The Atlantic

Celebrating Juneteenth in a Moment of Peril

The holiday celebrates the emancipation of American slaves—and a citizenship that has never quite been fully granted.
Source: David Paul Morris / Getty

Across most of the reaches of the United States, the originally Texan holiday of Juneteenth is ascending in importance as a national commemoration of the emancipation of American slaves. The practices are fittingly patchwork. There are parades, symbolic baptisms, cookouts, family reunions, spades games, durag festivals, and nighttime vigils at churches. Different communities’ celebrations of emancipation are a bit like quilts, stitched together from patches of the past and present, the things carried and the things hoped for, built from cherished achievements and scraps alike. No two pieces are the same, but all that matters in the end is the warmth.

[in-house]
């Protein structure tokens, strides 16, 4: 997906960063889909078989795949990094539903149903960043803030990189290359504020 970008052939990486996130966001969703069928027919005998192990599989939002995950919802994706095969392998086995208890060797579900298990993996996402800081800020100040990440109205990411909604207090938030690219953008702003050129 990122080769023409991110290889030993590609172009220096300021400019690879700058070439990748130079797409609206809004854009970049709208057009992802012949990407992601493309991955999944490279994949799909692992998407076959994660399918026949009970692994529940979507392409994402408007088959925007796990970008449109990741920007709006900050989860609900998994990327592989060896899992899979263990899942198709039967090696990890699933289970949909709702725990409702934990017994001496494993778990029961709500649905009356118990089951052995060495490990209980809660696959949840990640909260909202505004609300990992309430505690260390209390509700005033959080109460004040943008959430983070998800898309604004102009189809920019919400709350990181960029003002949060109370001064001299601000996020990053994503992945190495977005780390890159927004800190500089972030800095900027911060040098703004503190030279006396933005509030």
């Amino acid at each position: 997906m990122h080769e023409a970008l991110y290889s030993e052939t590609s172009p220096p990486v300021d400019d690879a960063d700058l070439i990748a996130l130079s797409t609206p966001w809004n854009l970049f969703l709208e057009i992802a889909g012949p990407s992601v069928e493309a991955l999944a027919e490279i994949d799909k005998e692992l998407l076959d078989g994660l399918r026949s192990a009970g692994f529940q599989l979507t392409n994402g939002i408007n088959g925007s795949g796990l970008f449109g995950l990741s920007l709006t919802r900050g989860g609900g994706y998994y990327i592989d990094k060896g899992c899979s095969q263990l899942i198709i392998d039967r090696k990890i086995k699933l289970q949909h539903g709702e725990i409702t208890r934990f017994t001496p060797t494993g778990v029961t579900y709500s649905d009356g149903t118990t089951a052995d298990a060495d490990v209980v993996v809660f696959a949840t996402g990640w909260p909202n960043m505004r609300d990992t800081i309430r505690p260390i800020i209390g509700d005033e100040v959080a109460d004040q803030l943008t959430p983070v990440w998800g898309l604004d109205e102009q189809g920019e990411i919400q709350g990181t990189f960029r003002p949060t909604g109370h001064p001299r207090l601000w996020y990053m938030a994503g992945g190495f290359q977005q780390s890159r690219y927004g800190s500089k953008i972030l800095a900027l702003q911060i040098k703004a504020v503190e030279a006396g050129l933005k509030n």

This Juneteenth, circumstances conspire to make one piece of that patchwork all the more prominent. Perhaps more so than at any time in the recent past, there is a

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